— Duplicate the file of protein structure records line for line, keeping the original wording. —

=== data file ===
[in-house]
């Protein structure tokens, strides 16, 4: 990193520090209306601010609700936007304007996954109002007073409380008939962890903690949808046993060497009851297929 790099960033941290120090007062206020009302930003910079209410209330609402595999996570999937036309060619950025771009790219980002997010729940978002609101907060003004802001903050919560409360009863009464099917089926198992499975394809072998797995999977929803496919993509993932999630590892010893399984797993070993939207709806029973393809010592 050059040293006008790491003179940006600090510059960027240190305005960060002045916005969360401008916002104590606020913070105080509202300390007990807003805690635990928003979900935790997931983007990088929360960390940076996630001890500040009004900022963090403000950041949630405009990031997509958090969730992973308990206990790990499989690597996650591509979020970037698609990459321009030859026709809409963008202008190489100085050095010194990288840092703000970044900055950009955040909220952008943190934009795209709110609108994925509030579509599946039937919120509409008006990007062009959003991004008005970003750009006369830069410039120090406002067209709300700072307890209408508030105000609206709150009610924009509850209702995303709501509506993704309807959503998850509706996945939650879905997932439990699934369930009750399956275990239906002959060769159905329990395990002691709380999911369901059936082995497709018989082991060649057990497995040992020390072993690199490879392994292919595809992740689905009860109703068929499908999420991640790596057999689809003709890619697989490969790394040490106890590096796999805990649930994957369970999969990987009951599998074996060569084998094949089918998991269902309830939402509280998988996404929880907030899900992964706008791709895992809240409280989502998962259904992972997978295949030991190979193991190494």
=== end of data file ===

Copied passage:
[in-house]
């Protein structure tokens, strides 16, 4: 990193520090209306601010609700936007304007996954109002007073409380008939962890903690949808046993060497009851297929 790099960033941290120090007062206020009302930003910079209410209330609402595999996570999937036309060619950025771009790219980002997010729940978002609101907060003004802001903050919560409360009863009464099917089926198992499975394809072998797995999977929803496919993509993932999630590892010893399984797993070993939207709806029973393809010592 050059040293006008790491003179940006600090510059960027240190305005960060002045916005969360401008916002104590606020913070105080509202300390007990807003805690635990928003979900935790997931983007990088929360960390940076996630001890500040009004900022963090403000950041949630405009990031997509958090969730992973308990206990790990499989690597996650591509979020970037698609990459321009030859026709809409963008202008190489100085050095010194990288840092703000970044900055950009955040909220952008943190934009795209709110609108994925509030579509599946039937919120509409008006990007062009959003991004008005970003750009006369830069410039120090406002067209709300700072307890209408508030105000609206709150009610924009509850209702995303709501509506993704309807959503998850509706996945939650879905997932439990699934369930009750399956275990239906002959060769159905329990395990002691709380999911369901059936082995497709018989082991060649057990497995040992020390072993690199490879392994292919595809992740689905009860109703068929499908999420991640790596057999689809003709890619697989490969790394040490106890590096796999805990649930994957369970999969990987009951599998074996060569084998094949089918998991269902309830939402509280998988996404929880907030899900992964706008791709895992809240409280989502998962259904992972997978295949030991190979193991190494």